RE: Looking for Advice on Certifications and Degree

I already knew that consulting doesn't give you any of those things. That's reason enough to stay enough from it. Thank you for helping prove my point.

I have all of those things, plus 401k, free training, education reimbursement, etc, so you're obviously wrong there.

The key phrase here is "off and on." If these consulting firms are such fine employers, then what is the reason for ever going off? I would think that if it is so great, one would go on and stay on. It seems that you have also worked for many different ones as well.

Again, you are reading your own biases into what I'm saying.  I have worked for three consulting firms, two were so-so and I only took one contract from each of them.  The third firm is who I work for now, and I've got about 18 months with them now, in addition to almost 5 years with them on a previous "tour".

Regarding the "off and on," I only left consulting once since I started, and that was for a truly unique opportunity to build a new company from the ground up.  I worked for that company for three years until it was sold, and then I went back to consulting.  Up until the point where the company was sold it was a great job, and something that I would consider a once in a lifetime opportunity.  It's also an opportunity that I would not have gotten had I not been consulting, as they came to my consulting company looking for someone with my speciific skillset on a contract-to-hire basis.  Of course I wouldn't have even had those specific skills had I not picked them up through consulting to begin with.

So yeah, consulting is great.  I work for a great company with intelligent coworkers.  We are constantly engaged on projects that are challenging an interesting, with more opportunities for professional growth than you can shake a stick at.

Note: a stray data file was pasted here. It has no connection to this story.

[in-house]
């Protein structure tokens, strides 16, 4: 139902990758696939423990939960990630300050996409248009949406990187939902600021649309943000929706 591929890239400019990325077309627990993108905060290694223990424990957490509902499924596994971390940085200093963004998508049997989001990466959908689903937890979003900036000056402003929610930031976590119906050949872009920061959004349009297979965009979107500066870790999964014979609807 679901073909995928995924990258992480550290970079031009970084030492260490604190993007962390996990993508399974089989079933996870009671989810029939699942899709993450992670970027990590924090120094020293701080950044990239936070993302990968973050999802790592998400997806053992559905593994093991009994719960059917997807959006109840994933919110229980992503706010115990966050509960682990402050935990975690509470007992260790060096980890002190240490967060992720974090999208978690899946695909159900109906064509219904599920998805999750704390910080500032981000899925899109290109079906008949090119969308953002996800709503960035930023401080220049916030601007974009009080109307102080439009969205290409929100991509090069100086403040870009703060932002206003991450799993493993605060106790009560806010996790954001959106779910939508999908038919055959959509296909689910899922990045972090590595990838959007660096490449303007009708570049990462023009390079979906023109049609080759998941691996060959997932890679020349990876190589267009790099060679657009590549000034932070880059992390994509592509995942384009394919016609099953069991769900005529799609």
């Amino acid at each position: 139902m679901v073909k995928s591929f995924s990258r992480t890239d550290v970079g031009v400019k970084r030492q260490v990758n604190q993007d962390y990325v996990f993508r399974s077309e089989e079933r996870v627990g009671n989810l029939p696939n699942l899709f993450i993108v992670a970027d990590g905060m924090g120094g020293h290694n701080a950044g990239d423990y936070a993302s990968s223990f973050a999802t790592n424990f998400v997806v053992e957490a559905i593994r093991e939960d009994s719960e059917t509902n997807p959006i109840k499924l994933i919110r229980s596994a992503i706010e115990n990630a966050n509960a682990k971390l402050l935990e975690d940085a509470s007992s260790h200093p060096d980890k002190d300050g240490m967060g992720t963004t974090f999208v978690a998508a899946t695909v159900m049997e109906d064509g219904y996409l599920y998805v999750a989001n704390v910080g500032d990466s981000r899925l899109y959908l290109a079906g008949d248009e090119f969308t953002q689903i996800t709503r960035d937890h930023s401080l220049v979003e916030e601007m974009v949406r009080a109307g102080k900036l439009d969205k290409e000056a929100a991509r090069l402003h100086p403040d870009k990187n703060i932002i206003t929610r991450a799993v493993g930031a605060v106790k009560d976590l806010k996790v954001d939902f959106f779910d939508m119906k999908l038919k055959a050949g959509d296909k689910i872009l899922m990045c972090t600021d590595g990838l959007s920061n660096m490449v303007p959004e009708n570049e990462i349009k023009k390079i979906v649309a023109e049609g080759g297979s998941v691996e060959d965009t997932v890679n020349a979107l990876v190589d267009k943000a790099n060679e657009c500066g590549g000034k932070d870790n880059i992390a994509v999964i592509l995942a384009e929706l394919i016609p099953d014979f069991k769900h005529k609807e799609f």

Have you ever tried consulting?  If not, I'd suggest you do so (if you have the skills, of course).  Otherwise you would do well to keep your mouth shut about things with which you have no experience.

________________________________________
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RE: Looking for Advice on Certifications and Degree

I love doing Contract work as I get bored doing the same old crap day in and day out. I usually get hired to fix all the things the perm employees messed up or didn't know how to do it. I have a 401K and Vac and I don't need the Ins so I get extra money. Don't knock it till you've tried it. The last full time Perm job I had there where 30 IT people and 25 of them where Temps and they had been there 5 or more years untill the company was sold and the new owners merged us in there company and layed everyone but 3 people off.




This is a Signature and not part of the answer, it appears on every reply.

This is an Analogy so don't take it personally as some have.

Why change the engine if all you need is to change the spark plugs.

 
 

RE: Looking for Advice on Certifications and Degree

Quote:

Don't knock it till you've tried it.

This is very presumptuous. I have done contract work. I generally did it for companies that weren't very organized or well run. Quite a few of the jobs were quite boring and certainly didn't help with career growth.

Now that I am back on a "normal" job, I have vowed: "Never again."
 

RE: Looking for Advice on Certifications and Degree

No more presumptuous then you. But hey good luck.

I have to agree with stella740pl, you havn't proven any point except you don't like Contracting. It may work for other's. I have been contracting on and off since 1986, whenever company's are laying off, contracting picks up.




This is a Signature and not part of the answer, it appears on every reply.

This is an Analogy so don't take it personally as some have.

Why change the engine if all you need is to change the spark plugs.